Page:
The designers of the 1920's were well aware of these Oriental designs, because they wrestled with the same issue that Art Deco wrestled with: making shapes appealing to the eyes. There's only so many solutions to that problem, and beginning with existing solutions made sense.
Even a casual perusal of Chinese furniture and art will reveal many patterns and solutions that later appear in Art Deco. Wooden cabinets features simple triangular designs broken apart by circles. Grill work created geometric patterns. Tapestries broke apart rectangles with cascading designs and spirals. The entire vocabulary of Art Deco exists within the style.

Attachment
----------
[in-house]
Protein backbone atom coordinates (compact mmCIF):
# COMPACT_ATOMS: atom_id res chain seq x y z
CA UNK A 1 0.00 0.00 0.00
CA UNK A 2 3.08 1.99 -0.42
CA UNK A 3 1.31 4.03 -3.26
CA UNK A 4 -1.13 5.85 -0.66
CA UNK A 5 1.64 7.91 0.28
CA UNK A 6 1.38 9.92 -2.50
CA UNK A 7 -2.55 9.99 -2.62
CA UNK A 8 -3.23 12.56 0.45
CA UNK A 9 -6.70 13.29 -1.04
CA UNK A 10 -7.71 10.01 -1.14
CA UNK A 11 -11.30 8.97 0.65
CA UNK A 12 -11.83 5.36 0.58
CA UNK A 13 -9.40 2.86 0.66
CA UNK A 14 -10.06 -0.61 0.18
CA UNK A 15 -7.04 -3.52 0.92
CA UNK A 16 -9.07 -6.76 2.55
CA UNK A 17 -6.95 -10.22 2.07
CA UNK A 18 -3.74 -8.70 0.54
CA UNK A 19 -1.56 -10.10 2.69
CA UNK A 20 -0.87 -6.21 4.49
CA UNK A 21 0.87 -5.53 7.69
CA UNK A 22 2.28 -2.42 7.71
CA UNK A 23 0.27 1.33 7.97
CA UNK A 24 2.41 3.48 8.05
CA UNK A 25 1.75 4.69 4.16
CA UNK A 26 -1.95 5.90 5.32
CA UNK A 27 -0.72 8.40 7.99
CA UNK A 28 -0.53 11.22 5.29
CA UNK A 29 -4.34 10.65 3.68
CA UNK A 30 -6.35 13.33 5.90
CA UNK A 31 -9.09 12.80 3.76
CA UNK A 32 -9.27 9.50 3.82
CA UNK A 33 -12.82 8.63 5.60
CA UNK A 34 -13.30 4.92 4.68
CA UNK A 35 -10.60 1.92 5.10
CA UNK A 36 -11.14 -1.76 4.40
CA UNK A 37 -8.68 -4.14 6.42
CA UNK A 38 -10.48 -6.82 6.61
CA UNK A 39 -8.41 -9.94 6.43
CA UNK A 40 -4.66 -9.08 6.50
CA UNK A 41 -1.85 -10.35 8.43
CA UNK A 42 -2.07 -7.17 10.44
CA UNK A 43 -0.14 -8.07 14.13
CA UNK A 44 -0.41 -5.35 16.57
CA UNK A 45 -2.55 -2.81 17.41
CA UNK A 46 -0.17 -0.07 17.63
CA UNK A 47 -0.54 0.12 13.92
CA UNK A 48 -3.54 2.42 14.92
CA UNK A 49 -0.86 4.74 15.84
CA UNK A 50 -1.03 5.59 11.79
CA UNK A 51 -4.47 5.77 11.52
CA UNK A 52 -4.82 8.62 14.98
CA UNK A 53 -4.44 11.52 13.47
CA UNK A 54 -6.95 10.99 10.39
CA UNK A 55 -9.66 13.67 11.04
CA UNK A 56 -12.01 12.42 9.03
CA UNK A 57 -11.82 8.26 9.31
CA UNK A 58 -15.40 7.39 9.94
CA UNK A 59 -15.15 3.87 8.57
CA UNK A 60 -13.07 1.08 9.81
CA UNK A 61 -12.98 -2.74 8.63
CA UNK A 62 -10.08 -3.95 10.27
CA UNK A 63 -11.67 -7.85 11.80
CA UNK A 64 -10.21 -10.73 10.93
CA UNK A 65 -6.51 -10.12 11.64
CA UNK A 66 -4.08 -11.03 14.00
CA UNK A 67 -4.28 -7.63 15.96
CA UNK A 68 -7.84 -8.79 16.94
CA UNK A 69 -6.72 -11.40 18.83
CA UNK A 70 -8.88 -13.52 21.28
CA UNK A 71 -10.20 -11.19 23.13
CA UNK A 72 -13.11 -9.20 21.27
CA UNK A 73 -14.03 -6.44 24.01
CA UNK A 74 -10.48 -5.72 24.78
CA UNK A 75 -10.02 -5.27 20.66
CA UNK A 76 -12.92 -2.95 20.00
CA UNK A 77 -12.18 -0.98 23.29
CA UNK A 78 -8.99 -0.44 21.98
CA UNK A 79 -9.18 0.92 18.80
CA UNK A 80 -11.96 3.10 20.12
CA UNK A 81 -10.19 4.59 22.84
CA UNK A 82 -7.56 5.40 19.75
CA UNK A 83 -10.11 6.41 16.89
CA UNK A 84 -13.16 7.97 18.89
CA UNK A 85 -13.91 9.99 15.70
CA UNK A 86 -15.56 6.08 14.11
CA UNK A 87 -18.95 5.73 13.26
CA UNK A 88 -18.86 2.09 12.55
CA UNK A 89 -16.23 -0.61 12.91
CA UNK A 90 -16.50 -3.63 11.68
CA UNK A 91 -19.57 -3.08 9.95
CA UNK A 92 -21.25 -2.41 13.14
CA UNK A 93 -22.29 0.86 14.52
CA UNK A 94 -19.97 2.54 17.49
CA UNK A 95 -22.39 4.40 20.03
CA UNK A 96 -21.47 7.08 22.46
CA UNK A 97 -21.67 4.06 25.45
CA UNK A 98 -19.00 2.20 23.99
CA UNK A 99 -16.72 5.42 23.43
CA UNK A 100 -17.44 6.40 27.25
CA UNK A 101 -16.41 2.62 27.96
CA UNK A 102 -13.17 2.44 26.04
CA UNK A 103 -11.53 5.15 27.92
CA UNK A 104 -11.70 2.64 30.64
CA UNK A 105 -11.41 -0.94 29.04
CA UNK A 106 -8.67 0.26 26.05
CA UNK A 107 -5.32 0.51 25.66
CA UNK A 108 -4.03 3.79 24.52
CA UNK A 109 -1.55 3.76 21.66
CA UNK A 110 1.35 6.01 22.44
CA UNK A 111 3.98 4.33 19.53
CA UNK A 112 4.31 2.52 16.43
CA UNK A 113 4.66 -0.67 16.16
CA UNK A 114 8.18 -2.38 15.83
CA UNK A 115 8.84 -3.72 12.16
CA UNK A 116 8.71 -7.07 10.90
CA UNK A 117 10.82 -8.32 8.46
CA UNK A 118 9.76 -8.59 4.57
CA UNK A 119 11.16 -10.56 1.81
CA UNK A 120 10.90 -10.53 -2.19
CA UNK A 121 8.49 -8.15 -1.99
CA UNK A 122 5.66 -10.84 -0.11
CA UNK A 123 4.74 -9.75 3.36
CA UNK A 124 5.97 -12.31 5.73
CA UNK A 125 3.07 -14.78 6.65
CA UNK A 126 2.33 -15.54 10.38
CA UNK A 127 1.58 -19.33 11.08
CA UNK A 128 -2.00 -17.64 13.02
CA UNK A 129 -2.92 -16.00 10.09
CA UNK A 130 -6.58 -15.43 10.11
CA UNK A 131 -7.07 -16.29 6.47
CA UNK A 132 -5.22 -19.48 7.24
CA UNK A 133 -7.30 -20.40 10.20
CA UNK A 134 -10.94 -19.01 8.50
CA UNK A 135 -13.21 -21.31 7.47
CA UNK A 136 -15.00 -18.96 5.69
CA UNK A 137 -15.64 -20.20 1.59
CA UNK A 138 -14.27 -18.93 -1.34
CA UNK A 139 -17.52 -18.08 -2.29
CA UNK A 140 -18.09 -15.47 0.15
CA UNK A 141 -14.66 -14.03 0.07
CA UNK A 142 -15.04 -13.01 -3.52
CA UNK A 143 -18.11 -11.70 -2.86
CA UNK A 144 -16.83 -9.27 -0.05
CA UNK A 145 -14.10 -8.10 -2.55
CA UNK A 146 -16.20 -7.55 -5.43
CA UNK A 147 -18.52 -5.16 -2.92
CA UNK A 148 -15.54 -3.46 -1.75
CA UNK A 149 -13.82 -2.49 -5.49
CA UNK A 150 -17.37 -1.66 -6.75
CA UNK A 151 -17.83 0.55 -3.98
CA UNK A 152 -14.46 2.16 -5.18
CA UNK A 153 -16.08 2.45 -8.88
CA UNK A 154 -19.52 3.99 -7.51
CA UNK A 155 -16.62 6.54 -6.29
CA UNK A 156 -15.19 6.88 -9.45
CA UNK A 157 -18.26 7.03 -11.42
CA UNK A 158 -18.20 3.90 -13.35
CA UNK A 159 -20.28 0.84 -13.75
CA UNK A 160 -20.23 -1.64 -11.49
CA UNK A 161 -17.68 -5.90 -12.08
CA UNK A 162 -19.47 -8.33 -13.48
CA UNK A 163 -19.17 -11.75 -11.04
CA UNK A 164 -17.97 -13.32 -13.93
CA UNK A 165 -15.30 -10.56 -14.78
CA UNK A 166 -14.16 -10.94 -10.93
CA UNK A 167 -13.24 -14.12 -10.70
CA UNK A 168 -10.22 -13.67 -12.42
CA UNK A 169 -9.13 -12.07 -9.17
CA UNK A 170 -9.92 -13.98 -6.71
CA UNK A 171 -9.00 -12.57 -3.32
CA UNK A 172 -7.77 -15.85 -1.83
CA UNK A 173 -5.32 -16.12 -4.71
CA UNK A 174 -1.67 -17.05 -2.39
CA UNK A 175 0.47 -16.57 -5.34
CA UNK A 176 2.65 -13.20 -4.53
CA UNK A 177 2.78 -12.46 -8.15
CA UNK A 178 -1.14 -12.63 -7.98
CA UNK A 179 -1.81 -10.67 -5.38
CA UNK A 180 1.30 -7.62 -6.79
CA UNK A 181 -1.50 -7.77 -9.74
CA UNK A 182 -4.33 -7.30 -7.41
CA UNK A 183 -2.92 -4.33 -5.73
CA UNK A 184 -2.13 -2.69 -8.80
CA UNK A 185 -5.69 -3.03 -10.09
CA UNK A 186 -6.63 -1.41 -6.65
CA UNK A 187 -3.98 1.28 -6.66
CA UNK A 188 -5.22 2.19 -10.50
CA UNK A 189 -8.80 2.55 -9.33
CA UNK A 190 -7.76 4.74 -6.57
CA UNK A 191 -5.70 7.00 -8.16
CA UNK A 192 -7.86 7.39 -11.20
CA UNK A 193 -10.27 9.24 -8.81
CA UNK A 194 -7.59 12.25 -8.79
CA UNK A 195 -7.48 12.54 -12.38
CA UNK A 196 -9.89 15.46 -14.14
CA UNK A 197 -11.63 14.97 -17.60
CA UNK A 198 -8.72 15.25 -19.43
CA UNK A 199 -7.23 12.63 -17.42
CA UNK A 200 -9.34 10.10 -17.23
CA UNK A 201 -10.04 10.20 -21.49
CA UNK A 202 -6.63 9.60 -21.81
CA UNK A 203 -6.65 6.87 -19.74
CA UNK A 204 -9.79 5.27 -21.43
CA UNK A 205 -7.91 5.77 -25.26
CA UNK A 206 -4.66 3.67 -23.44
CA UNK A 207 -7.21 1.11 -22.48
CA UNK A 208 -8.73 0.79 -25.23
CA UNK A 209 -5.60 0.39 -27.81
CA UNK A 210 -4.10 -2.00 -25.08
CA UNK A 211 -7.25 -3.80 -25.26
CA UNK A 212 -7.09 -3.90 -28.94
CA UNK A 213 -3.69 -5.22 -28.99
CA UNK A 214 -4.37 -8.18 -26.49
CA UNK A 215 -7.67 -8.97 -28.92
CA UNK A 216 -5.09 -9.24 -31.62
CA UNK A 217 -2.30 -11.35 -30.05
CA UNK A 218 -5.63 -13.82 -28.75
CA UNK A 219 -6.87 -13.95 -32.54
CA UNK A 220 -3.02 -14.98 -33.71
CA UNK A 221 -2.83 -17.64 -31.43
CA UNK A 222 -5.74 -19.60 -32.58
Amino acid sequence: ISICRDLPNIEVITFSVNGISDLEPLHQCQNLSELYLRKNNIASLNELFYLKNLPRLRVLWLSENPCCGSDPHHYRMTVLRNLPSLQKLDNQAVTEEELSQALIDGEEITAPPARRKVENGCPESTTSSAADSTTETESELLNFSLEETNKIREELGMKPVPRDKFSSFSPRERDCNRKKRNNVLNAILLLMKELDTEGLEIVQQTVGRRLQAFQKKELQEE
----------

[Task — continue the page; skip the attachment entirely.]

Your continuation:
In particular, the Art Deco home owes more to Orientalism than any other influence, an outgrowth of that earlier aesthetic.
Return to: Art Deco 101
Douglas Milewski is a fantasy writer who liked drafting class too much. In his recent artistic struggles to produce art deco for his own covers, he found no internet sites dedicated to the technical underpinnings of the art. Seeing a niche that needed filling, he has documented his hard learned experiences. He doesn't claim that he's right, and would very much appreciate it if someone more competent would save him from his own folly.